Rains will be necessary throughout the winter to maintain subsoil moisture at optimum levels.

Due to the continuing warm, dry weather, Edwards encourages farmers to watch for grasshoppers and armyworms feeding on young wheat plants.

"As other foliage begins to die and turn brown with the approach of winter, pests are looking for green plants to eat.

“Weeds are the number one problem many farmers will have in their wheat crop," he said. Italian and feral rye are bad news for wheat farmers.

"It is important to control weeds when they are small and young," he said. "You are much better off to kill those weeds in the fall before they use up any of the nitrogen fertilizer. Water, sunlight and applied nutrients are there for your wheat crop, not for the weeds."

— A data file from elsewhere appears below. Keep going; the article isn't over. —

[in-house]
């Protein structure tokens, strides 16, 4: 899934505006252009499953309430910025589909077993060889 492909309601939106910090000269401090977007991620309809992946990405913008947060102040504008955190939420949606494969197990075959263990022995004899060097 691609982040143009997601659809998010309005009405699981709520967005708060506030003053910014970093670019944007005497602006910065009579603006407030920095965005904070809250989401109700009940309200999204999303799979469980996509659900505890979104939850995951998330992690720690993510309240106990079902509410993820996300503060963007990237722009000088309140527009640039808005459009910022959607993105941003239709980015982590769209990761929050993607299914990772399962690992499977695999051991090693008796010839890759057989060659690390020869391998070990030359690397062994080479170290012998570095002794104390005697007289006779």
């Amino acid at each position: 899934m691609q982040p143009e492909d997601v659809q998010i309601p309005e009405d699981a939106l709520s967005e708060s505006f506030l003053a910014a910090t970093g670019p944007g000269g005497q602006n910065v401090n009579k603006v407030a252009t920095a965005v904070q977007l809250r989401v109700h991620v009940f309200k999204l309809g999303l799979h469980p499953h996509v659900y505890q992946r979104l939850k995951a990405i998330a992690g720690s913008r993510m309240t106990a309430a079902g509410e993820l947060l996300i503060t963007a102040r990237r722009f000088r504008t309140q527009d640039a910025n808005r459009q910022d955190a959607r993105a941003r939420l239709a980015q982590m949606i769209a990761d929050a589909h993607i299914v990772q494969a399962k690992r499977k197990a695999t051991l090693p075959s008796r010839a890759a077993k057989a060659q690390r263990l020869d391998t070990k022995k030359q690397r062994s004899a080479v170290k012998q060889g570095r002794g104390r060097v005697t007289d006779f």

Edwards and other OSU Extension specialists also encourage wheat farmers to grow winter canola in rotation with wheat to reduce weed infestation.


Also of interest:

Oklahoma farmer deals with too much rain?

Winter canola demands proper preparation

Record SW winter canola acreage expected for fall planting